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For the Record
March 14, 2005
Detained By U.S. immigration officials, jockey Stewart Elliott, who won the Kentucky Derby and the Preakness aboard Smarty Jones last year. In 2001 the Toronto native pleaded guilty to an aggravated assault charge stemming from a fight at a friend's house in New Jersey. Elliott paid a fine and served a year of probation, but foreigners with certain felony convictions can be deported. (Elliott, who lives in Pennsylvania, is a permanent U.S. resident.) When he returned from a trip to Hong Kong in December, a computer flagged his name and customs agents ordered him to appear on March 1 at a Philadelphia immigration office, where he was taken into custody. He was released the following day--he rode at Aqueduct last Thursday--and is awaiting a hearing before an immigration judge who will decide whether or not to deport him. "The arrest was many years ago," said Elliott, who will ride Derby hopeful Rockport Harbor in the Rebel Stakes later this month. "I thought this was all behind me."
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March 14, 2005

For The Record

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Detained By U.S. immigration officials, jockey Stewart Elliott, who won the Kentucky Derby and the Preakness aboard Smarty Jones last year. In 2001 the Toronto native pleaded guilty to an aggravated assault charge stemming from a fight at a friend's house in New Jersey. Elliott paid a fine and served a year of probation, but foreigners with certain felony convictions can be deported. ( Elliott, who lives in Pennsylvania, is a permanent U.S. resident.) When he returned from a trip to Hong Kong in December, a computer flagged his name and customs agents ordered him to appear on March 1 at a Philadelphia immigration office, where he was taken into custody. He was released the following day--he rode at Aqueduct last Thursday--and is awaiting a hearing before an immigration judge who will decide whether or not to deport him. "The arrest was many years ago," said Elliott, who will ride Derby hopeful Rockport Harbor in the Rebel Stakes later this month. "I thought this was all behind me."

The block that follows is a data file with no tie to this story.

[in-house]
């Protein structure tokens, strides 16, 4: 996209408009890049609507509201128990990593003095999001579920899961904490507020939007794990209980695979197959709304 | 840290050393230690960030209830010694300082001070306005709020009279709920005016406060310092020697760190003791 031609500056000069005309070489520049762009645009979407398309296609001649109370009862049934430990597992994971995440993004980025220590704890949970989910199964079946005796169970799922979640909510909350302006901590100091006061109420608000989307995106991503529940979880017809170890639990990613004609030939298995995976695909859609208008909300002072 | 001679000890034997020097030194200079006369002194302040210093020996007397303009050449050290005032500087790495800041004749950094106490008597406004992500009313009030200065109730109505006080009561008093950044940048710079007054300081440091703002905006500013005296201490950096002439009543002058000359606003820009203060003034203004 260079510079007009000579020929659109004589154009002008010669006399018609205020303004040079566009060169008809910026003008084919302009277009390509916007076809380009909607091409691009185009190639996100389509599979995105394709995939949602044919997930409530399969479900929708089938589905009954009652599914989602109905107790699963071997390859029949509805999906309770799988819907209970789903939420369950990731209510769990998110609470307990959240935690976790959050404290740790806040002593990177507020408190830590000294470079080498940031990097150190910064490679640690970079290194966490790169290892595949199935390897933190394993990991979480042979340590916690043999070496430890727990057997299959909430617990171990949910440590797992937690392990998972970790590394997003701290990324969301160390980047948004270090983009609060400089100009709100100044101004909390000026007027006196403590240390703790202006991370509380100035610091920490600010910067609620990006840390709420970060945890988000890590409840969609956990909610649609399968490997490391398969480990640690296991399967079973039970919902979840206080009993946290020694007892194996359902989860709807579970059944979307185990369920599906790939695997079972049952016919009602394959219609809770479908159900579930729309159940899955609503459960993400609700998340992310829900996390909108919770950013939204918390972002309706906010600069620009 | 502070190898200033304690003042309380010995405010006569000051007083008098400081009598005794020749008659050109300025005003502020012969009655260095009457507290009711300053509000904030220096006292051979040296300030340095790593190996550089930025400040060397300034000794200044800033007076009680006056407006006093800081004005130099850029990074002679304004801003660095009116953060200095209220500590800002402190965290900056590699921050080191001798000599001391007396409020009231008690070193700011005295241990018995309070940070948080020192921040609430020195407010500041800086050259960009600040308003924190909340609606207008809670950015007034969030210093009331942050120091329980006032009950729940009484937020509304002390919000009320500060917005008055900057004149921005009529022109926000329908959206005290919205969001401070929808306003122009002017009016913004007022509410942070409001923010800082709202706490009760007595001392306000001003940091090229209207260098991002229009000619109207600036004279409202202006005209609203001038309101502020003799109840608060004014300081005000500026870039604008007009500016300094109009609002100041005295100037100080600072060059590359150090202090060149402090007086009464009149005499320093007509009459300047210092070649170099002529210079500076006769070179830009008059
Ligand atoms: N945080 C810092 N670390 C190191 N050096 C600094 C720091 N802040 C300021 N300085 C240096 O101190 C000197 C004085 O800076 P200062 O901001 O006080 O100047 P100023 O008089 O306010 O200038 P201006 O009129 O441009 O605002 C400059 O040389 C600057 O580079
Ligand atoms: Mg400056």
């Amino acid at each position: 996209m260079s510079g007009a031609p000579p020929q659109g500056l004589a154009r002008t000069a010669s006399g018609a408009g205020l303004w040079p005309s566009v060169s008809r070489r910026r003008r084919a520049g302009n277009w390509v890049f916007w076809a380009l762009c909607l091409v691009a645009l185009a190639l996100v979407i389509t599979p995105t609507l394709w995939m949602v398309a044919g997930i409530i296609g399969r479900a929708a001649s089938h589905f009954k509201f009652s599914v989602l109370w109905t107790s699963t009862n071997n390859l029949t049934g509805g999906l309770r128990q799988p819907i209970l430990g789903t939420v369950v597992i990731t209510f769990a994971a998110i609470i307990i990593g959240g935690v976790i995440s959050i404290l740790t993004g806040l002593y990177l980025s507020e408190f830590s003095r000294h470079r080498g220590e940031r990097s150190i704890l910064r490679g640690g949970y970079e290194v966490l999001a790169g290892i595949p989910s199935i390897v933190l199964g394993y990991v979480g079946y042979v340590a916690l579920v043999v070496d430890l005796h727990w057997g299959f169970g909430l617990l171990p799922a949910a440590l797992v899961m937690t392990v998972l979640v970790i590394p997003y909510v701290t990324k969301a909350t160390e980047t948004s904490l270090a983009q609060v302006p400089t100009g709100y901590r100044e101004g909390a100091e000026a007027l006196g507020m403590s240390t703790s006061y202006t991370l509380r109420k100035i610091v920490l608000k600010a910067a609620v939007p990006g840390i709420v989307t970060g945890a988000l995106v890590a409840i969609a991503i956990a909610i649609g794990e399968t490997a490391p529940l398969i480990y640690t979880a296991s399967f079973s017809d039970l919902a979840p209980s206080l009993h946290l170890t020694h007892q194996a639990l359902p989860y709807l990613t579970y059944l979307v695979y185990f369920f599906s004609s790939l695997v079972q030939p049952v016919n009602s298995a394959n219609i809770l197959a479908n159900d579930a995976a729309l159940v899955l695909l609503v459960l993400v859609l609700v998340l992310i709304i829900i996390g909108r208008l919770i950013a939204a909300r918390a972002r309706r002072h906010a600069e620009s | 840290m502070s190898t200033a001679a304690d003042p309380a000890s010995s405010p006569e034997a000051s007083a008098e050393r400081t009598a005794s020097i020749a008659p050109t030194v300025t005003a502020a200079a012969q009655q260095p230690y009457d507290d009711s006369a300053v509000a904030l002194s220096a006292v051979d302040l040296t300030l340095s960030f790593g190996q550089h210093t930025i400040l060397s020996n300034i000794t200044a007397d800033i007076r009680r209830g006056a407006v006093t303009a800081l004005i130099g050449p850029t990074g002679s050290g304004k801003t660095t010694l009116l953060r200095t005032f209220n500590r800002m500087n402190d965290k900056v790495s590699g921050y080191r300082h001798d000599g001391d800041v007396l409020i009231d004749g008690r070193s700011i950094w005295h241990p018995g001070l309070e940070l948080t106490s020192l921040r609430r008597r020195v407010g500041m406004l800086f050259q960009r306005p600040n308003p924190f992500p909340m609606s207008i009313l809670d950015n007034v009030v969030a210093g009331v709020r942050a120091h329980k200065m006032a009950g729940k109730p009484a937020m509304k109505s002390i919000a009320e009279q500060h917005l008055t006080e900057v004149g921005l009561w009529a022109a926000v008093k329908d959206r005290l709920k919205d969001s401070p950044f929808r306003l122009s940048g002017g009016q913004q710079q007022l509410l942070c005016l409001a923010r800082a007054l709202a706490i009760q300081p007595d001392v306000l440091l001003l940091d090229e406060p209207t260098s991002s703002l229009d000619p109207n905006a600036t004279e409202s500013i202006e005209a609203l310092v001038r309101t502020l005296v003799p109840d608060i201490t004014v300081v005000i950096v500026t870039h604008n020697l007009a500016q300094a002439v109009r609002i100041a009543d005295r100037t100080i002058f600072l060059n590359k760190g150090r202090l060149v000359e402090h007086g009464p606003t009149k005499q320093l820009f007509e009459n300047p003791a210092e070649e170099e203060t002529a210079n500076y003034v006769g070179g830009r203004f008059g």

Died Of cancer at age 56, Jan Gangelhoff, who in 1999 sparked one of the biggest academic scandals in NCAA history when she admitted that she did coursework for men's basketball players at Minnesota. A former office manager in the school's academic counseling unit, Gangelhoff helped 20 players cheat from 1993 to '98, violations that led to the resignation of coach Clem Haskins and the departure of other school officials. The Gophers forfeited 129 victories and removed the 1997 Final Four banner from Williams Arena. "Over time she became very proud of what she did," said her attorney, Jim Lord.

Died Of a stroke at age 83, Hall of Fame radio play-by-play man Chuck Thompson, whose career calling Orioles games began when the team moved to Baltimore, in 1955, and lasted until 2000. Thompson, who also called Baltimore Colts games for 30 years, was known for saying "Ain't the beer cold!" after big plays. Said Nationals manager Frank Robinson, whose 500th home run was called by Thompson, "He made [fans] feel like they were at the ballpark, and that's not easy to do on radio."

Resigned As president of the University of Colorado, Elizabeth Hoffman, whose five-year tenure was marked by a scandal in which the school's football program was alleged to have used sex, alcohol and marijuana as recruiting tools. Nine women have alleged they were sexually assaulted by Colorado football players or recruits since 1997, though at least one of the alleged incidents happened before Hoffman was president. Last week it was reported that a grand jury heard two female trainers allege they were sexually assaulted by an assistant coach. (In January, Hoffman found herself in the spotlight after a CU ethnic studies professor likened Sept. 11 victims to Nazi Adolf Eichmann.) "It has become clear to many in the CU family that our university ... has suffered greatly from a series of controversies that seem to be growing, not abating," said Board of Regents chairman Jerry Rutledge.

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